“Many are not convinced that the [Academic Program Prioritization Implementation Committee (APPIC)] recommendations are, in fact, strategic,” the summary stated. “One faculty member noted: ‘I had truly believed that ‘academic prioritization’ and the concept of ‘don’t waste a crisis’ were meant in earnest and that the pain of the layoffs would also allow for new curricular opportunities. … This report suggests a simple, … irreparable … weakening of the college.’”
Another concern was the speed of the APP process. The college community was made aware of the APP process in October 2020. The APPIC released its recommendations in January, and the feedback period on the plan ended Feb. 15. The plan will be finalized and delivered to President Shirley M. Collado and La Jerne Cornish, provost and senior vice president for academic affairs, for approval before March 1. Although the entire APP process will occur over a three-year period, the development of a plan for the cuts and its finalization has occurred within five months.
The survey summary stated that participants said they would like the process to be delayed to explore alternatives to the cuts and figure out how the cuts will impact curricula.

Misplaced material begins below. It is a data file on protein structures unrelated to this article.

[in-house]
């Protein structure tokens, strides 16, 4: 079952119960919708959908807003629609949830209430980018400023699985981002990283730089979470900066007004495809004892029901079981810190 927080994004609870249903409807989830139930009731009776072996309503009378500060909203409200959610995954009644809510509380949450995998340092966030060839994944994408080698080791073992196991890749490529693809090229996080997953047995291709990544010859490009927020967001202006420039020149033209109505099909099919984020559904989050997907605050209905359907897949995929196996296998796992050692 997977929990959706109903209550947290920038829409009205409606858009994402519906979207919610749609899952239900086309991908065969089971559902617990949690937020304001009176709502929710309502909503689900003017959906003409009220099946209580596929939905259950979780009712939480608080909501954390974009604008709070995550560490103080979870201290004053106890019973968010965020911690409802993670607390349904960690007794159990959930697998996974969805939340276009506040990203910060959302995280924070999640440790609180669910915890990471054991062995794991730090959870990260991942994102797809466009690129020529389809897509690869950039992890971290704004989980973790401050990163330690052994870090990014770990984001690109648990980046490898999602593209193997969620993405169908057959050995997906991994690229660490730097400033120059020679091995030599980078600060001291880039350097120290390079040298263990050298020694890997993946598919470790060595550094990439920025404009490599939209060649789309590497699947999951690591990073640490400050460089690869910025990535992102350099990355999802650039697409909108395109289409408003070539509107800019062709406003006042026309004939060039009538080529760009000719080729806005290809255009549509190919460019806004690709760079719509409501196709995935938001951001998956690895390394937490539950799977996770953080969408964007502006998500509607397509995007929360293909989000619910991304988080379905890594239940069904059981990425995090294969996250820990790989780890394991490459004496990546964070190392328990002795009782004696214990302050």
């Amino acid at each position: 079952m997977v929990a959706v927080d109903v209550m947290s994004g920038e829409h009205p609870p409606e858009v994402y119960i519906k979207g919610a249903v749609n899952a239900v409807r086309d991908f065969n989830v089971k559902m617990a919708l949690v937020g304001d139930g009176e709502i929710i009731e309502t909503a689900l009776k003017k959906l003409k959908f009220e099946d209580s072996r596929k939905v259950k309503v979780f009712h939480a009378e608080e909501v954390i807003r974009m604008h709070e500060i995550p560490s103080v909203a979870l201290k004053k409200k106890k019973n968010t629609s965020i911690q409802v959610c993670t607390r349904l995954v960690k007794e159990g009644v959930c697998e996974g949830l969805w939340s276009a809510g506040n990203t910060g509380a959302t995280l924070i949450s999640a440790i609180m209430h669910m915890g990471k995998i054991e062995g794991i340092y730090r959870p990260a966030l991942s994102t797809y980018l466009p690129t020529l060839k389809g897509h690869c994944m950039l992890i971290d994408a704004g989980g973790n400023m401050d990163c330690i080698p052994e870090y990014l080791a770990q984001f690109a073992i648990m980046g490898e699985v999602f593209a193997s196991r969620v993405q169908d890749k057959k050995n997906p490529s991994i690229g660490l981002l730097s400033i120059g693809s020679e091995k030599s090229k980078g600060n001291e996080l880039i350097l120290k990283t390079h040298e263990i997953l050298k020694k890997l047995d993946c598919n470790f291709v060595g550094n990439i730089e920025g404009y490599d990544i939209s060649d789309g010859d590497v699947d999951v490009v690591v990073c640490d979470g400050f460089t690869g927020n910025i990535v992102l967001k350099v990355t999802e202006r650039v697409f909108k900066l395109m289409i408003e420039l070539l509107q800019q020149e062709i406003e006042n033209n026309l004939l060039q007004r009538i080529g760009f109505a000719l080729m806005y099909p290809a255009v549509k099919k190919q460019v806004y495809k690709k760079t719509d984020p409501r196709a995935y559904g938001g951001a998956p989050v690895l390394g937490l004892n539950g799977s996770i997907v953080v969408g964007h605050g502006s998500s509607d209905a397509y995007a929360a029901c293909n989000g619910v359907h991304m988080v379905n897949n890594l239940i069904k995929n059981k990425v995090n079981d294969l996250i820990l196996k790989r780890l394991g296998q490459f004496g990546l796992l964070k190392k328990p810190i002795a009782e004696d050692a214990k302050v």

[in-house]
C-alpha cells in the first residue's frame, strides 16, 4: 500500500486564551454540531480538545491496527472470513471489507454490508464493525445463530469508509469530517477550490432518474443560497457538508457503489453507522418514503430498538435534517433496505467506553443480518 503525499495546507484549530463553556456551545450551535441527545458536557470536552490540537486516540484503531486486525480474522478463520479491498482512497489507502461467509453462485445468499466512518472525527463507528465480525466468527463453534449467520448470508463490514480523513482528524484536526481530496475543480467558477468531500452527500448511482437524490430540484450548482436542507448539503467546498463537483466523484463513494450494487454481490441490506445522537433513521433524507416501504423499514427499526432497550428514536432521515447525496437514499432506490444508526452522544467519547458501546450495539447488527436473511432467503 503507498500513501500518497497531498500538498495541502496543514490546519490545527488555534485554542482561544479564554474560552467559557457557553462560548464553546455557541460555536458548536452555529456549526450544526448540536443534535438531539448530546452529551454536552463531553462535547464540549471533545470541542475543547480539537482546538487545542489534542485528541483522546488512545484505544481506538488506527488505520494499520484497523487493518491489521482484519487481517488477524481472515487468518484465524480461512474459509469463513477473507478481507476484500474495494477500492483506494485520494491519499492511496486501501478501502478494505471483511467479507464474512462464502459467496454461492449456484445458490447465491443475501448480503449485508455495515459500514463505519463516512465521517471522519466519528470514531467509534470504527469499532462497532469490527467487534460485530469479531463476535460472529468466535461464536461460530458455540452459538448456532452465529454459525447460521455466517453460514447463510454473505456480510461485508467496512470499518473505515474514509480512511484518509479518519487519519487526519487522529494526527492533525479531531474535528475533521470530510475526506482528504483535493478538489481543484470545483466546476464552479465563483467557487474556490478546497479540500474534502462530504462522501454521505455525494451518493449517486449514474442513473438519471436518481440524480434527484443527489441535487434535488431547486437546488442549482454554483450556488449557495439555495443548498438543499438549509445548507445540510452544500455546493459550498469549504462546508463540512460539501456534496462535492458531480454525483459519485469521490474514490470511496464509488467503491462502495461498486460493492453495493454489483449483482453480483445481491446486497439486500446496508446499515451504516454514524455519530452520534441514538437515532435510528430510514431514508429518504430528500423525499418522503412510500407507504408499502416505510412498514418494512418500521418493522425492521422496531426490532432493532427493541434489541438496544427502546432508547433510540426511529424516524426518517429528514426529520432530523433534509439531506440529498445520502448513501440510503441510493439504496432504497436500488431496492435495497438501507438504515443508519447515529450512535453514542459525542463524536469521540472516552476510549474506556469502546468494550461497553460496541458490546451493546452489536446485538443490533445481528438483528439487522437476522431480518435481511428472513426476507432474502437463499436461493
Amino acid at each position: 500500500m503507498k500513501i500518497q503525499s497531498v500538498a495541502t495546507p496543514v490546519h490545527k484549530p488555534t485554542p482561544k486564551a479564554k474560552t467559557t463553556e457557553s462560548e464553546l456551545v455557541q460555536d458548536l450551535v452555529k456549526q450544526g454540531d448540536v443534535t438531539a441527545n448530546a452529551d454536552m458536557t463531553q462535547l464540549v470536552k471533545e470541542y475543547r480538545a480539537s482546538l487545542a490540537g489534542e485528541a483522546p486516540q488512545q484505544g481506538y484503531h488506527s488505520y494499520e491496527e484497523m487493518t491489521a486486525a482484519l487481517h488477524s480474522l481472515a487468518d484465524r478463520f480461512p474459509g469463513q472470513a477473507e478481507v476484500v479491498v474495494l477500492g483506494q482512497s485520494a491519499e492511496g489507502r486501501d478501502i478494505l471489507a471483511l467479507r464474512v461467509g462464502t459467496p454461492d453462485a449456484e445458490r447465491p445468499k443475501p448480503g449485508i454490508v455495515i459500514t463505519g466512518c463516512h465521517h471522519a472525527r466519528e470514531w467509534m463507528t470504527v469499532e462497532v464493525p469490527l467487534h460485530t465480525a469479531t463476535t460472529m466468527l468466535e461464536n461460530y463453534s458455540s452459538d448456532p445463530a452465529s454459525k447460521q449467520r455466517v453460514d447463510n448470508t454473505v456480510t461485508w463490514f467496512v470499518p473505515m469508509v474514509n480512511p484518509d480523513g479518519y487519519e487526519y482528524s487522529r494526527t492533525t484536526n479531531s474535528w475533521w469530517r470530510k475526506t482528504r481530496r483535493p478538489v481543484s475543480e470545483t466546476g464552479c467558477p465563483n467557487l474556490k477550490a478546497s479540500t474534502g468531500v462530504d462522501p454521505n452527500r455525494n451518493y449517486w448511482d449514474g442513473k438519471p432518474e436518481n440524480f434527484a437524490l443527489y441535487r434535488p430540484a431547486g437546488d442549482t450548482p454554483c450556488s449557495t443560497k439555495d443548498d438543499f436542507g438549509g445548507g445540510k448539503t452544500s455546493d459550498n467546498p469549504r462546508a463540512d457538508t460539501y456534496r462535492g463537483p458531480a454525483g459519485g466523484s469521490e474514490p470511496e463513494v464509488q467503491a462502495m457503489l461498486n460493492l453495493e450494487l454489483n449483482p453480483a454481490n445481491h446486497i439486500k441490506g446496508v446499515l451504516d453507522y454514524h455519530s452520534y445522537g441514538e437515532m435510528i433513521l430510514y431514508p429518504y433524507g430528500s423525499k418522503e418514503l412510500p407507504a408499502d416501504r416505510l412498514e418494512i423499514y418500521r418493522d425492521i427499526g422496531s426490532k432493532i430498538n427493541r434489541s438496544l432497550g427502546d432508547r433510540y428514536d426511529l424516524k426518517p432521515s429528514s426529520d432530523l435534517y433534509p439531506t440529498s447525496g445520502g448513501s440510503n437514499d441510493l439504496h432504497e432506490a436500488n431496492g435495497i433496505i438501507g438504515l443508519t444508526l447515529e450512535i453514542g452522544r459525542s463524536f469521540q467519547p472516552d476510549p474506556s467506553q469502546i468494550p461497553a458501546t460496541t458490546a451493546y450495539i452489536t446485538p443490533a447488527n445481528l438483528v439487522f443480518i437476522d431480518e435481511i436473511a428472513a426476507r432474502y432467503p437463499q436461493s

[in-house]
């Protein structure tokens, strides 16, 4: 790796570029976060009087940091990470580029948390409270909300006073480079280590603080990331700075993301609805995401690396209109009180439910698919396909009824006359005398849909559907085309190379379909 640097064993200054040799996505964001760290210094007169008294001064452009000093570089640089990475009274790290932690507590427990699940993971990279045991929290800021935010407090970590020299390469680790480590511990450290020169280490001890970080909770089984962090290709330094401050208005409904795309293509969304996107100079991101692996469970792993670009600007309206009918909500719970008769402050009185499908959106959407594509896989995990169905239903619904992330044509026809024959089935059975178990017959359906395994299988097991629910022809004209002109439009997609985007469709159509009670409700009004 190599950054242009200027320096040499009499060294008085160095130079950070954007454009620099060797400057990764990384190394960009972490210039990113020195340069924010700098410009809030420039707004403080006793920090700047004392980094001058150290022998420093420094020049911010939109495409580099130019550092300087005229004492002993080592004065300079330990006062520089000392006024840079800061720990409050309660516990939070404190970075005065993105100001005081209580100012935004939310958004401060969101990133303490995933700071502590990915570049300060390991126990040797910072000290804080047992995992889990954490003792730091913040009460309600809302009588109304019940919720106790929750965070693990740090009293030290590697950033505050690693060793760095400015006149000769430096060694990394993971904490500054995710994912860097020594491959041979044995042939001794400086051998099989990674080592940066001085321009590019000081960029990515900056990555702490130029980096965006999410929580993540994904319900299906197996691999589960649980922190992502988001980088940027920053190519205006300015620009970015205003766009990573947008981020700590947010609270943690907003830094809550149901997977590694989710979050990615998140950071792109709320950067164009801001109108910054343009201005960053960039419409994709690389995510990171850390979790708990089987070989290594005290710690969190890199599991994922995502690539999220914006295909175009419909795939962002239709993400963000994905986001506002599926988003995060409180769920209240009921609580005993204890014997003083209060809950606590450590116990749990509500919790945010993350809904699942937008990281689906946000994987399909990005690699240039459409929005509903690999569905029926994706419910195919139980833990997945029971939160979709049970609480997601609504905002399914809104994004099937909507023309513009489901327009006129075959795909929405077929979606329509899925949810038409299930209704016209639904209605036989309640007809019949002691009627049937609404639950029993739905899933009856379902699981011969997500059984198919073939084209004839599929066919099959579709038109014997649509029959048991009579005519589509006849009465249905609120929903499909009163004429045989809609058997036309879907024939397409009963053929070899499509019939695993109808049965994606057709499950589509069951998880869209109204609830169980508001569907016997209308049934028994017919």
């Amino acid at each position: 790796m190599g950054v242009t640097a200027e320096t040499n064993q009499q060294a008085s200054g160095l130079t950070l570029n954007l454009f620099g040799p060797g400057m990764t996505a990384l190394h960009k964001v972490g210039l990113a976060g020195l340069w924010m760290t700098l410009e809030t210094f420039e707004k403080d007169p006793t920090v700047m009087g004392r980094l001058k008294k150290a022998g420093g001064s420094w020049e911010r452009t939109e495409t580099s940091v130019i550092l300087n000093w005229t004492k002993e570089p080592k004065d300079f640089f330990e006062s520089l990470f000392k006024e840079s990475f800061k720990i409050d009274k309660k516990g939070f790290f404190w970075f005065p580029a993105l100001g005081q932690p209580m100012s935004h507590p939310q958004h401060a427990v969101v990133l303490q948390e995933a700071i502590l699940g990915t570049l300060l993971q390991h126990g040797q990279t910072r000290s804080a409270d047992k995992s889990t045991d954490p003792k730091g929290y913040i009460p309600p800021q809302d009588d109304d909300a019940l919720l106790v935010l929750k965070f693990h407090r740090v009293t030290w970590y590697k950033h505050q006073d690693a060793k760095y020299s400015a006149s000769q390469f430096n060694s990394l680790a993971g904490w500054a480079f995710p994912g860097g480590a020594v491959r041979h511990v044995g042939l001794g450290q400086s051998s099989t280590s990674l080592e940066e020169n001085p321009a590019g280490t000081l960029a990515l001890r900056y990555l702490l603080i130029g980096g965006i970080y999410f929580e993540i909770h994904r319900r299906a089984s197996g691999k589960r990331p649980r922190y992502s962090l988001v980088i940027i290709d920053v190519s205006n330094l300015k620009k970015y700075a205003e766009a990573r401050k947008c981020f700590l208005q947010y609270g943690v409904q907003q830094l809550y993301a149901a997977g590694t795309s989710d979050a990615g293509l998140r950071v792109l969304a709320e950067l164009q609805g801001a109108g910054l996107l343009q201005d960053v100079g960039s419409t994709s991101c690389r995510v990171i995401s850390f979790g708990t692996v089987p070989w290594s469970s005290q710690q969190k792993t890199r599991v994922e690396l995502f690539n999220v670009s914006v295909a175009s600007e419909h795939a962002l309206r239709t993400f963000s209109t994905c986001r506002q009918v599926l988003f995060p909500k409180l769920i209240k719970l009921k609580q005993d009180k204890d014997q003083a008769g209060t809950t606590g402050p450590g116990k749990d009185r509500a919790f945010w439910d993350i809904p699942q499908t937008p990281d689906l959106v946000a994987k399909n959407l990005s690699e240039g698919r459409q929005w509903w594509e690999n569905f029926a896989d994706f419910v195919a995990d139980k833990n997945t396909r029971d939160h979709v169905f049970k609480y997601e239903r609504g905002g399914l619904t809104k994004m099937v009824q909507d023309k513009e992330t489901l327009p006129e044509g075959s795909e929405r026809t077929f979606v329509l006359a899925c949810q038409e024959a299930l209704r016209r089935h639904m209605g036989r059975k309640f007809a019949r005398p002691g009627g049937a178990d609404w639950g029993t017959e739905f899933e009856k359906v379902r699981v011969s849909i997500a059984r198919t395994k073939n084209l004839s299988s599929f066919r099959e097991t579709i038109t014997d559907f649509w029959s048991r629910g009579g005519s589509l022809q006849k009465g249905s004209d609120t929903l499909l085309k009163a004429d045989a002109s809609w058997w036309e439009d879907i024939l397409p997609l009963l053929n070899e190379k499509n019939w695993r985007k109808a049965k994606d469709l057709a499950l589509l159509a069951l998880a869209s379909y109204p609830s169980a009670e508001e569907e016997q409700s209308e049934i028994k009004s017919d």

“‘Curricular redesign,’ one faculty member noted, will be a significant investment of faculty resources,” the summary stated. “‘Faculty who remain will bear a significant burden of [that] labor.’”
Some faculty members are worried about a lack of shared governance between the Senior Leadership Team (SLT) and the faculty, the summary stated. It stated that this was particularly troubling considering that these cuts would result in curricular changes, but faculty were allowed little input.
“I would love to see a deeper and more frank, open discussion that includes students and affected faculty,” a faculty member said in the summary. “It feels like there is a disconnect between the people ‘on the ground’ and SLT, and I am hopeful that the gap can be bridged and the rifts … can be repaired.”